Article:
United States v. National Football League, 196 F. Supp. 445 (E.D. Pa. 1961)

U.S. District Court for the Eastern District of Pennsylvania - 196 F. Supp. 445 (E.D. Pa. 1961)
July 20, 1961

196 F. Supp. 445 (1961)

UNITED STATES of America, Plaintiff,

Civ. A. No. 12808.

United States District Court E. D. Pennsylvania.

July 20, 1961.

*446 Walter E. Alessandroni, U. S. Atty., Donald G. Balthis, Acting Chief, Middle Atlantic Office, Antitrust Division, Philadelphia, Pa., for plaintiff.

Francis W. Sullivan, Strong, Sullivan, Saylor & Ferguson, Thomas Hart, Cornelius C. O'Brien, Jr., Alfred W. Putnam, Harry Shapiro, Hirsh W. Stalberg, Philadelphia, Pa., for defendants.

GRIM, District Judge.

Defendants have filed a petition[1] seeking a construction of the final judgment entered in this case on December 28, 1953, to the effect that a contract dated April 24, 1961, between the National Football League and the Columbia Broadcasting System does not violate the final judgment. The government contends that the contract does violate the judgment. The 1961 contract grants to CBS for a period of two years the sole and exclusive right to televise all League games, with certain limited exceptions.[2] After certain deductions the League will distribute equally among the fourteen teams which now comprise the League the $4,650,000 annual license fee to be paid under the contract. The government opposes the petition and by a cross-petition seeks restoration of the situation as it existed prior to the execution of the contract, (called, in the cross-petition, restoration of the status quo ante).

The government originally commenced this action by filing a complaint on October 9, 1951, charging that the defendant clubs of the National Football League, and the League itself, combined and conspired to violate the Sherman Anti-Trust Act, 15 U.S.C.A. ยง 1 et seq. After trial, the court filed an opinion dated November 12, 1953, D.C., 116 F. Supp. 319, finding that certain League by-laws did and certain by-laws did not violate the Sherman Act. A judgment was entered accordingly. It is this judgment that defendants seek to have construed.

Defendants concede that the 1961 NFL-CBS contract marks a basic change in National Football League television policy. Prior to this contract each member club individually negotiated and sold the television rights to its games to sponsors or telecasters with whom it could make satisfactory contracts. The NFL-CBS contract sharply departs from this practice. It is implicit in the 1961 *447 contract that the member clubs have agreed among themselves and with the League that each club will not sell its television rights separate and apart from those of the other clubs, but that each club will pool its television rights with those of all of the other clubs, and that only the resulting package of pooled television rights will be sold to a purchaser. The clubs authorized the Commissioner of the League to sell this package of pooled television rights, and under the provisions of the 1961 contract with CBS he sold it. Thus, by agreement, the member clubs of the League have eliminated competition among themselves in the sale of television rights to their games.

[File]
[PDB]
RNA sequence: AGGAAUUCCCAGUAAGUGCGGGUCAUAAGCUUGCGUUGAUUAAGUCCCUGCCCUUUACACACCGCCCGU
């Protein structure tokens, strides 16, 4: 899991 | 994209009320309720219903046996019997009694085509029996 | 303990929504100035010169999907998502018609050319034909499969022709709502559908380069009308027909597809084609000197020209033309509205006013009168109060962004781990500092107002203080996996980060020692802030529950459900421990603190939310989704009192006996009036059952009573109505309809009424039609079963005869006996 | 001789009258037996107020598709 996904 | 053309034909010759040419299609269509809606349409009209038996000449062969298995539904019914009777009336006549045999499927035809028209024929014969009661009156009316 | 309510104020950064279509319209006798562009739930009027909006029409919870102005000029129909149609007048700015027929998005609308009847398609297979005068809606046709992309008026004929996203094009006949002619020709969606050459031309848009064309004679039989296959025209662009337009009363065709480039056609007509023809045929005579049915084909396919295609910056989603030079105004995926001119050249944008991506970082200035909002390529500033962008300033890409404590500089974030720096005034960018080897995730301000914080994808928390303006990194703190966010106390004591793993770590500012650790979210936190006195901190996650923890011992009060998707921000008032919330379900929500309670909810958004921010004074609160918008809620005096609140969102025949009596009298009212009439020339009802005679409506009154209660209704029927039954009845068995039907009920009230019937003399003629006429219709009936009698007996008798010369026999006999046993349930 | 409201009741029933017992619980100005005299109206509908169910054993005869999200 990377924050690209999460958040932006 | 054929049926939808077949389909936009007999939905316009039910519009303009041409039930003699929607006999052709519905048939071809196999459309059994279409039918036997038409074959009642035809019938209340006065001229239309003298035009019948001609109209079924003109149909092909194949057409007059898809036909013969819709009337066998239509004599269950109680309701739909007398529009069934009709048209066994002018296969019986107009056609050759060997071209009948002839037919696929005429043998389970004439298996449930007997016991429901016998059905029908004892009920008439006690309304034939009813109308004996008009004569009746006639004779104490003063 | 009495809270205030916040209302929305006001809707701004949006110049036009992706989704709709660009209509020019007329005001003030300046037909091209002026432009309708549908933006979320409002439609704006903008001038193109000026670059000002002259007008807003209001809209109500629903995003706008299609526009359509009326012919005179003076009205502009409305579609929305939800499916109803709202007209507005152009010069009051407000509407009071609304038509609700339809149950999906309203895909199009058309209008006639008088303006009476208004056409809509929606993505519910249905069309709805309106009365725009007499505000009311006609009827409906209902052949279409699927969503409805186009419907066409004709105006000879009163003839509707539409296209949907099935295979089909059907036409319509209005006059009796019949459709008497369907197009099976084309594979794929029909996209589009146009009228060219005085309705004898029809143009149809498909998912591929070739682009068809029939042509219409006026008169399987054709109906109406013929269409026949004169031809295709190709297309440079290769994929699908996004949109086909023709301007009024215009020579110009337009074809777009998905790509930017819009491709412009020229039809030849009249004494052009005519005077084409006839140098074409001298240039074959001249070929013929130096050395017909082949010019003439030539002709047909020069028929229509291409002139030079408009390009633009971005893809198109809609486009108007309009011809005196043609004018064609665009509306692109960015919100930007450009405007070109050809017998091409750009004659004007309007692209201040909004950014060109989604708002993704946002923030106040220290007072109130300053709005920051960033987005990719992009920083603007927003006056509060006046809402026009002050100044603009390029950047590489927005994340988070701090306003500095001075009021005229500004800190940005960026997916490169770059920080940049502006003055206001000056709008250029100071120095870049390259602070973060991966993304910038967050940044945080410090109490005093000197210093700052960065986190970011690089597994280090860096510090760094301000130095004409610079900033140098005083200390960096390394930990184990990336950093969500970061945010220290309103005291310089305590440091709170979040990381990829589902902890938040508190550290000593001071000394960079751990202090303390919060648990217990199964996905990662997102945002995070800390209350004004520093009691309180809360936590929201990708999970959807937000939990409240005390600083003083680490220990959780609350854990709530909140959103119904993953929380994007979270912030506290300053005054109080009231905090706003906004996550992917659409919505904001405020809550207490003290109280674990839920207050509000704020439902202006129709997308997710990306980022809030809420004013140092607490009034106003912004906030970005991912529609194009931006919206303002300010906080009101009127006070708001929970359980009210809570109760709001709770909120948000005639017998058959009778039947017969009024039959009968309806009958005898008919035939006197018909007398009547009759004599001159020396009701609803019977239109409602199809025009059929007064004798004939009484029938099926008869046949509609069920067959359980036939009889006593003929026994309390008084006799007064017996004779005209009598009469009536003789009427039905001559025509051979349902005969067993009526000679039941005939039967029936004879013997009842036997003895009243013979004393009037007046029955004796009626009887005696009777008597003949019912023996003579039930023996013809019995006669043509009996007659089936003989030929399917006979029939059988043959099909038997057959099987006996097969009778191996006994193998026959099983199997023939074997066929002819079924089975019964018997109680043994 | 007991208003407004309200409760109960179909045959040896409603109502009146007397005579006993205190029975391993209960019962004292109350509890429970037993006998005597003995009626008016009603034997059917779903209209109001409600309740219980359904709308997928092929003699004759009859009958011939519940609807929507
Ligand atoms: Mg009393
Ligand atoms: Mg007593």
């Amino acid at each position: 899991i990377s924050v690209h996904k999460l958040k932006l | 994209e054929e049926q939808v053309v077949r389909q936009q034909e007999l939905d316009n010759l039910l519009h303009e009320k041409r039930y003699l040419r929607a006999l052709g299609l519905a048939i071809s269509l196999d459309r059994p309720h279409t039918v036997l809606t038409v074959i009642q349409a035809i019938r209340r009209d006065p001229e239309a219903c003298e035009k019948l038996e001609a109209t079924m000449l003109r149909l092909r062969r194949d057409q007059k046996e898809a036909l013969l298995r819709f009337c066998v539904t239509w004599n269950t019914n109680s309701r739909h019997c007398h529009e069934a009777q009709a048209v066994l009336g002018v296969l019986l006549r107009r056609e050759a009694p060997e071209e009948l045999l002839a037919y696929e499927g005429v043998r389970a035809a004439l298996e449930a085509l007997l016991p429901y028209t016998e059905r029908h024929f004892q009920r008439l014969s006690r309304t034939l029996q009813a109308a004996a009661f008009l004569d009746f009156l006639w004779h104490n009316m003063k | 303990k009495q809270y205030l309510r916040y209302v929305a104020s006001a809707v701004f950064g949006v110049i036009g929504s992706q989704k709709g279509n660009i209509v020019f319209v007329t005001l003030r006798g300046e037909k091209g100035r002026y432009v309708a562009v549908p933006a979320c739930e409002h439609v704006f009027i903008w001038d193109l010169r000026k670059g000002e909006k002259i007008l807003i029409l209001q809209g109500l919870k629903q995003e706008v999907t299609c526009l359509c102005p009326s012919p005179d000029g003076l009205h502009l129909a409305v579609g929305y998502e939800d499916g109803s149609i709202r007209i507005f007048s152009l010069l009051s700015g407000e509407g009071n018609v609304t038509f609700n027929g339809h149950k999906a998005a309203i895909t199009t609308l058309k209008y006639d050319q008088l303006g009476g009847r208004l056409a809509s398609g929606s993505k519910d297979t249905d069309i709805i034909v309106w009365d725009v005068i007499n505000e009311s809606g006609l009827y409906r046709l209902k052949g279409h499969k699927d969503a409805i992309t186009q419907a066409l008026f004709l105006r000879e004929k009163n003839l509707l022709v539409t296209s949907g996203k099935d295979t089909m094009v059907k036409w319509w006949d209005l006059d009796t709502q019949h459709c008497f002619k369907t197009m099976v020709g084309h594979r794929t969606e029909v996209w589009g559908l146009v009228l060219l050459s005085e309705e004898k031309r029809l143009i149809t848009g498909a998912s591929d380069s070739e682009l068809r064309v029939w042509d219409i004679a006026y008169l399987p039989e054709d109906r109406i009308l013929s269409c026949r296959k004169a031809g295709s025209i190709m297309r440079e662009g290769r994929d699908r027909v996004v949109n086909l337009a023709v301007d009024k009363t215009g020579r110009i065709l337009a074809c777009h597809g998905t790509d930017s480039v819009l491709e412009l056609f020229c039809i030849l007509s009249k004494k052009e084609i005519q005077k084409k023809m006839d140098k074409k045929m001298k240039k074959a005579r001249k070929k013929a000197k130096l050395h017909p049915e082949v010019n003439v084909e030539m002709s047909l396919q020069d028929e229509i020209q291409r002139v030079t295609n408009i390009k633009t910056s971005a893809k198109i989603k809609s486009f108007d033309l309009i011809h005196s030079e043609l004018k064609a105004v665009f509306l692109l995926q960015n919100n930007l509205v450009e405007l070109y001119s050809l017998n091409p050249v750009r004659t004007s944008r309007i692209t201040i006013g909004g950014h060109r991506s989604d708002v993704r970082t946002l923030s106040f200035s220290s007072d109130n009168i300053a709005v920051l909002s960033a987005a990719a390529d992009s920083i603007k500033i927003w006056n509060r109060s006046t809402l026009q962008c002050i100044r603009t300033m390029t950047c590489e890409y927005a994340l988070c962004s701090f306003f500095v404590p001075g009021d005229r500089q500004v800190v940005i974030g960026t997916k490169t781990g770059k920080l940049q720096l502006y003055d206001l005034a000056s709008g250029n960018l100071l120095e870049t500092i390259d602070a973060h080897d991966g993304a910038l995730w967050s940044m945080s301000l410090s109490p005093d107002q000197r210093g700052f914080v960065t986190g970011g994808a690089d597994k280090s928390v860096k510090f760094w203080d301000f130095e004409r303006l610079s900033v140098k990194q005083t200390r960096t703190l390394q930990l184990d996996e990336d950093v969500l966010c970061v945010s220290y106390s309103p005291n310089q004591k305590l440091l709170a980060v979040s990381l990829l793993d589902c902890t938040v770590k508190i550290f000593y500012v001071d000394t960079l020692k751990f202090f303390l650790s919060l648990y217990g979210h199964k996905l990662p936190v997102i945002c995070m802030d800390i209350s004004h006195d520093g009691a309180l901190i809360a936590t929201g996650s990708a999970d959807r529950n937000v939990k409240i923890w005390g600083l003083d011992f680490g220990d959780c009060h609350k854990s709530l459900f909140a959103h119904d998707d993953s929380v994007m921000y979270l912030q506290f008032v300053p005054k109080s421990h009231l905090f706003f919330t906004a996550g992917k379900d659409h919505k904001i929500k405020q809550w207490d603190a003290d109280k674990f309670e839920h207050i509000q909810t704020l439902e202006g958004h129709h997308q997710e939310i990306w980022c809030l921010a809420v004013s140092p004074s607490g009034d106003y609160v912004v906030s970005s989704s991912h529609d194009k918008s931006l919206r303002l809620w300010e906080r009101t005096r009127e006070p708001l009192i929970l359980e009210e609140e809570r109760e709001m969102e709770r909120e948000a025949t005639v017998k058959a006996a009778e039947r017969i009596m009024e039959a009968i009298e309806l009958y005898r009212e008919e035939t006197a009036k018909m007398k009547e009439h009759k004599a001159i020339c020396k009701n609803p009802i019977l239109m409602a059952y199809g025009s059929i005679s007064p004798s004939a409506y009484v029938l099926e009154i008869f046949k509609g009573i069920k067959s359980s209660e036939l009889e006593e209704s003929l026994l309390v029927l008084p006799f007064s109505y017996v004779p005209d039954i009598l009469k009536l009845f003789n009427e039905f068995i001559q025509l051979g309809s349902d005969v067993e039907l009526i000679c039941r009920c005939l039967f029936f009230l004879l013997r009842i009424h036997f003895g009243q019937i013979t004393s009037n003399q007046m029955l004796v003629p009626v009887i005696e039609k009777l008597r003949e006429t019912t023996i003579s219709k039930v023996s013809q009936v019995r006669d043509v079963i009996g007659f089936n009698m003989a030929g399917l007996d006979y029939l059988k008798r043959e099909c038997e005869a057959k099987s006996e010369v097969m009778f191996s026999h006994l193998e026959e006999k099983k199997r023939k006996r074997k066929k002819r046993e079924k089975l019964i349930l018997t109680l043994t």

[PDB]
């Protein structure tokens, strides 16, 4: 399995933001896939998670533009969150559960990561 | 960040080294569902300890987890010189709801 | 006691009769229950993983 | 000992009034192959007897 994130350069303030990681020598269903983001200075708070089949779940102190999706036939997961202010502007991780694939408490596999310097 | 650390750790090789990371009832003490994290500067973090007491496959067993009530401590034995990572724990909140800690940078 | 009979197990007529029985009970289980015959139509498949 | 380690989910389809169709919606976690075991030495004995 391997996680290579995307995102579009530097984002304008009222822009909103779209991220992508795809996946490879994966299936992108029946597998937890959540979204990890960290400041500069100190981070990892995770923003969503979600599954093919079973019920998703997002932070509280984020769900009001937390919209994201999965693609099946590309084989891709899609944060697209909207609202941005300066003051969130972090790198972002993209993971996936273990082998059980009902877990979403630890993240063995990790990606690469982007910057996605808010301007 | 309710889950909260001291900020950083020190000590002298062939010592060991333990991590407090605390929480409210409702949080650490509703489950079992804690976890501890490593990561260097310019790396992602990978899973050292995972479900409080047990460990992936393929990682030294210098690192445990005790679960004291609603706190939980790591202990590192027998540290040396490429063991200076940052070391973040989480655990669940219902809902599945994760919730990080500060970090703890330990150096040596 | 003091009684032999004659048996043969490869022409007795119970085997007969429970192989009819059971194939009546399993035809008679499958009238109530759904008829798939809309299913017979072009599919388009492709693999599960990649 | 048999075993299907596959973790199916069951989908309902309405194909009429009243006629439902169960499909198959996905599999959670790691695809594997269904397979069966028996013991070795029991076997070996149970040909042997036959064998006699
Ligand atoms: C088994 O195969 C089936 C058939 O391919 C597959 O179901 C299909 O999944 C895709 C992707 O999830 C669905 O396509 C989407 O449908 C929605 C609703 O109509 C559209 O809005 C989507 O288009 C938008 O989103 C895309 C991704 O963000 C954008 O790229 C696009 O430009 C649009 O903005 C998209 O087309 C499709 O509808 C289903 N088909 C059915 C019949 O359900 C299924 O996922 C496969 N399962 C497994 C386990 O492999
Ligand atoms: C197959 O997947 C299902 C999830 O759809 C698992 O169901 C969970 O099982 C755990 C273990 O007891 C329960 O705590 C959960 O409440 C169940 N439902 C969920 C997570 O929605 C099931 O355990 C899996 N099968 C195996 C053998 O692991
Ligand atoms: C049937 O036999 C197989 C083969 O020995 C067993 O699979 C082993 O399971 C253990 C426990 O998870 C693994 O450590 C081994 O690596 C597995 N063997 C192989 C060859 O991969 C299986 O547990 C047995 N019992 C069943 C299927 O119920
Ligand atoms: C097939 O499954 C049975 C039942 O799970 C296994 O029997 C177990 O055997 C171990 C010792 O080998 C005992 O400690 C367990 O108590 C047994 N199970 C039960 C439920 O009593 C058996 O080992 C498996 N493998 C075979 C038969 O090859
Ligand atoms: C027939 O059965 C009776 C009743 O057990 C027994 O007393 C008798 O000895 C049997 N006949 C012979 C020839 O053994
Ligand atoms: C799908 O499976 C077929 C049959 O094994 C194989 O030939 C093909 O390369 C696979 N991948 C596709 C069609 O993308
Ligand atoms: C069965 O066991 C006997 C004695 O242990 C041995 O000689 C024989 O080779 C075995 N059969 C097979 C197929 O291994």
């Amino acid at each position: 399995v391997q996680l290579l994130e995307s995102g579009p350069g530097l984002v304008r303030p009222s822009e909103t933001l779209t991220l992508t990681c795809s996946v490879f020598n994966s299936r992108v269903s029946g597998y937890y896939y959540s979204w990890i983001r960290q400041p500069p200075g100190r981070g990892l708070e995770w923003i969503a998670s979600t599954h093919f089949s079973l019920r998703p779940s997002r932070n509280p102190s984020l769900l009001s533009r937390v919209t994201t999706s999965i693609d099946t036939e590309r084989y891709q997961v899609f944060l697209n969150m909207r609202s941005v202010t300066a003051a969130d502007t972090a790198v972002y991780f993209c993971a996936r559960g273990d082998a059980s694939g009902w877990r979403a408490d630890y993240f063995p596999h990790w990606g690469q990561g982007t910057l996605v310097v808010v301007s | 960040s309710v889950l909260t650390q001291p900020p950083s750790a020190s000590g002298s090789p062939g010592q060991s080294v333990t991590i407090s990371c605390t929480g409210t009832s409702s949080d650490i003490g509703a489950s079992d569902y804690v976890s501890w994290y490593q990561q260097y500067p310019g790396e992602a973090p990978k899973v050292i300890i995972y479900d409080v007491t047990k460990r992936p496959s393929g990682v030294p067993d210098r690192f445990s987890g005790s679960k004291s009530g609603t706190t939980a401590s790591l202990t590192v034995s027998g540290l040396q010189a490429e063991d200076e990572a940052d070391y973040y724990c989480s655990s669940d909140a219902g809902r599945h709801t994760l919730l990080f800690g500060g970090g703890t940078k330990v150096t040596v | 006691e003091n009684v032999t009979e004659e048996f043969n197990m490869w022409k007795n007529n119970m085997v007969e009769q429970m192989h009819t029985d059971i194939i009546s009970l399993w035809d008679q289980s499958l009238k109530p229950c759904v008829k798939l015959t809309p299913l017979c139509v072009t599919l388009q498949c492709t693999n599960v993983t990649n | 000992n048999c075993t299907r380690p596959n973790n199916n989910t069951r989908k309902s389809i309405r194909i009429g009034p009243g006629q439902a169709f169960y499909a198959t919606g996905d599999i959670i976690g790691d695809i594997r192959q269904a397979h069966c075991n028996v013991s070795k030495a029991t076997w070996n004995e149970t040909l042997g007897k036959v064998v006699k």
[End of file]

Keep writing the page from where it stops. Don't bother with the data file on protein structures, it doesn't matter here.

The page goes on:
Section V of the Final Judgment enjoins[3] the defendants from making any agreement with the League or any member club.

"* * * having the purpose or effect of restricting the areas within which broadcasts or telecasts of games * * * may be made * * *"

As defendants state in their petition for construction:[4]

"Said contract provides that the network [CBS] shall have the right to determine, entirely within its own discretion without consulting the Commissioner or any club of the League which games shall be telecast and where such games be televised * * *"[5]

Clearly this provision restricts the individual clubs from determining "the areas within which * * * telecasts of games * * * may be made * * *," since defendants have by their contract given to CBS the power to determine which games shall be telecast and where the games shall be televised. I am therefore obliged to construe the Final Judgment as prohibiting the execution and performance of the contract dated April 24, 1961, between the National Football League and the Columbia Broadcasting System.

The government may submit an order in accordance with this opinion construing the final judgment and/or ruling on the petition to restore the status quo ante.


[1] In accordance with Section XIII of the Final Judgment, retaining jurisdiction to enable parties to apply "for such further orders and directions as may be necessary or appropriate for the construction * * of any of the provisions of this Final Judgment * * *"

[2] Not included are (1) the rights to televise the World's Championship Professional Football Game between the winners of the championship of each division of the League and (2) a small number of certain other post-season and pre-season games, the net proceeds of which are allocated to the participating players, the League's Player Pension Fund or to charity. Generally speaking, the contract permits CBS to decide which games shall be telecast.

[3] With provisos not pertinent here.

[4] While the contract does not appear in the record, this part of the contract and this construction of it is not disputed by the parties. Nor is there a dispute as to the other provisions of the contract mentioned in this opinion.

[5] There were certain limiting restrictions, not pertinent here, such as that no games should be telecast in the home territory of a club without the consent of such clubs, when such clubs were playing at home.